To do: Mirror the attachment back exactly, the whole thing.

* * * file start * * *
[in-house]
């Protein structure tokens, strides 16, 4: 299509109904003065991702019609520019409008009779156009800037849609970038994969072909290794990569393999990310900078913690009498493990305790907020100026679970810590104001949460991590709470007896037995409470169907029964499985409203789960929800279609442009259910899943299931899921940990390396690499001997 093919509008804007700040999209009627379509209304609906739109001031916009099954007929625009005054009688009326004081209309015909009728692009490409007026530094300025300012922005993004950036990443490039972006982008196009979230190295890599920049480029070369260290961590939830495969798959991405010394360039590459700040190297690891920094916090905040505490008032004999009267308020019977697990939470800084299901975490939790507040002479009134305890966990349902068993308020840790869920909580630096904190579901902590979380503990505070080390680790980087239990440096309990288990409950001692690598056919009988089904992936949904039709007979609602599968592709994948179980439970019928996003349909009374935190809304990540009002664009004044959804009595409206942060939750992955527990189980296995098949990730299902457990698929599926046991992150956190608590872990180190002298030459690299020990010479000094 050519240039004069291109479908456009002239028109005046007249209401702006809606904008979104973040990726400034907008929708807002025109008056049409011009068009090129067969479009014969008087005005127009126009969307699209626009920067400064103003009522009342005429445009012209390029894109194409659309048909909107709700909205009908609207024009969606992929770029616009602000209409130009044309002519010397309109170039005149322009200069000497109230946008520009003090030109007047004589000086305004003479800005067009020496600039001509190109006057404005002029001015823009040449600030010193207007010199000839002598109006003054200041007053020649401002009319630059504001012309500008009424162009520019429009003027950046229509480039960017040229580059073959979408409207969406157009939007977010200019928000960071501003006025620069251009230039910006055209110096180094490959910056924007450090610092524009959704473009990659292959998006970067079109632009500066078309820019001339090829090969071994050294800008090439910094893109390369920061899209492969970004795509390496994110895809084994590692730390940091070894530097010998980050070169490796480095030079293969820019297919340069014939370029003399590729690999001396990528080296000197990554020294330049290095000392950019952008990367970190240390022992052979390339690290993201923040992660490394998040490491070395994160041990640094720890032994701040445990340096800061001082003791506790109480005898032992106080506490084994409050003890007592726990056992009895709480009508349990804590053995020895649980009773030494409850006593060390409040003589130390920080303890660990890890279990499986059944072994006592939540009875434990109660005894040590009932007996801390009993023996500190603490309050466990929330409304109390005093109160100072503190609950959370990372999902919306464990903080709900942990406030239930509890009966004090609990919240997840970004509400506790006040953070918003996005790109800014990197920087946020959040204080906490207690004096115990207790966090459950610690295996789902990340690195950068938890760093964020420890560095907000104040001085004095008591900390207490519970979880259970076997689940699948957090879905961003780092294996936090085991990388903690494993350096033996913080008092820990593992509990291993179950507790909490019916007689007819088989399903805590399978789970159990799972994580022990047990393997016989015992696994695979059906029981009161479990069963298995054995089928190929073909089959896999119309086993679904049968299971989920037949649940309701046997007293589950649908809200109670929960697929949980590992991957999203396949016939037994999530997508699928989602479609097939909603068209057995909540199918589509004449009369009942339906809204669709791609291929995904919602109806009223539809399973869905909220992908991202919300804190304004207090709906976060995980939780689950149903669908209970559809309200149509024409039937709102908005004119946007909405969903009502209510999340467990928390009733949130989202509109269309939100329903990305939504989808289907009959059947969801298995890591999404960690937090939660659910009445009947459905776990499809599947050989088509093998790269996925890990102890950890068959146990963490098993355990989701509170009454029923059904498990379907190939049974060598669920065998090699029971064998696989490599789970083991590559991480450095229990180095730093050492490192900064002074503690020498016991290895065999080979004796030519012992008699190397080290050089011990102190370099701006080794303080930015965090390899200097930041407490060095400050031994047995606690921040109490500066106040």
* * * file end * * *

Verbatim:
[in-house]
């Protein structure tokens, strides 16, 4: 299509109904003065991702019609520019409008009779156009800037849609970038994969072909290794990569393999990310900078913690009498493990305790907020100026679970810590104001949460991590709470007896037995409470169907029964499985409203789960929800279609442009259910899943299931899921940990390396690499001997 093919509008804007700040999209009627379509209304609906739109001031916009099954007929625009005054009688009326004081209309015909009728692009490409007026530094300025300012922005993004950036990443490039972006982008196009979230190295890599920049480029070369260290961590939830495969798959991405010394360039590459700040190297690891920094916090905040505490008032004999009267308020019977697990939470800084299901975490939790507040002479009134305890966990349902068993308020840790869920909580630096904190579901902590979380503990505070080390680790980087239990440096309990288990409950001692690598056919009988089904992936949904039709007979609602599968592709994948179980439970019928996003349909009374935190809304990540009002664009004044959804009595409206942060939750992955527990189980296995098949990730299902457990698929599926046991992150956190608590872990180190002298030459690299020990010479000094 050519240039004069291109479908456009002239028109005046007249209401702006809606904008979104973040990726400034907008929708807002025109008056049409011009068009090129067969479009014969008087005005127009126009969307699209626009920067400064103003009522009342005429445009012209390029894109194409659309048909909107709700909205009908609207024009969606992929770029616009602000209409130009044309002519010397309109170039005149322009200069000497109230946008520009003090030109007047004589000086305004003479800005067009020496600039001509190109006057404005002029001015823009040449600030010193207007010199000839002598109006003054200041007053020649401002009319630059504001012309500008009424162009520019429009003027950046229509480039960017040229580059073959979408409207969406157009939007977010200019928000960071501003006025620069251009230039910006055209110096180094490959910056924007450090610092524009959704473009990659292959998006970067079109632009500066078309820019001339090829090969071994050294800008090439910094893109390369920061899209492969970004795509390496994110895809084994590692730390940091070894530097010998980050070169490796480095030079293969820019297919340069014939370029003399590729690999001396990528080296000197990554020294330049290095000392950019952008990367970190240390022992052979390339690290993201923040992660490394998040490491070395994160041990640094720890032994701040445990340096800061001082003791506790109480005898032992106080506490084994409050003890007592726990056992009895709480009508349990804590053995020895649980009773030494409850006593060390409040003589130390920080303890660990890890279990499986059944072994006592939540009875434990109660005894040590009932007996801390009993023996500190603490309050466990929330409304109390005093109160100072503190609950959370990372999902919306464990903080709900942990406030239930509890009966004090609990919240997840970004509400506790006040953070918003996005790109800014990197920087946020959040204080906490207690004096115990207790966090459950610690295996789902990340690195950068938890760093964020420890560095907000104040001085004095008591900390207490519970979880259970076997689940699948957090879905961003780092294996936090085991990388903690494993350096033996913080008092820990593992509990291993179950507790909490019916007689007819088989399903805590399978789970159990799972994580022990047990393997016989015992696994695979059906029981009161479990069963298995054995089928190929073909089959896999119309086993679904049968299971989920037949649940309701046997007293589950649908809200109670929960697929949980590992991957999203396949016939037994999530997508699928989602479609097939909603068209057995909540199918589509004449009369009942339906809204669709791609291929995904919602109806009223539809399973869905909220992908991202919300804190304004207090709906976060995980939780689950149903669908209970559809309200149509024409039937709102908005004119946007909405969903009502209510999340467990928390009733949130989202509109269309939100329903990305939504989808289907009959059947969801298995890591999404960690937090939660659910009445009947459905776990499809599947050989088509093998790269996925890990102890950890068959146990963490098993355990989701509170009454029923059904498990379907190939049974060598669920065998090699029971064998696989490599789970083991590559991480450095229990180095730093050492490192900064002074503690020498016991290895065999080979004796030519012992008699190397080290050089011990102190370099701006080794303080930015965090390899200097930041407490060095400050031994047995606690921040109490500066106040």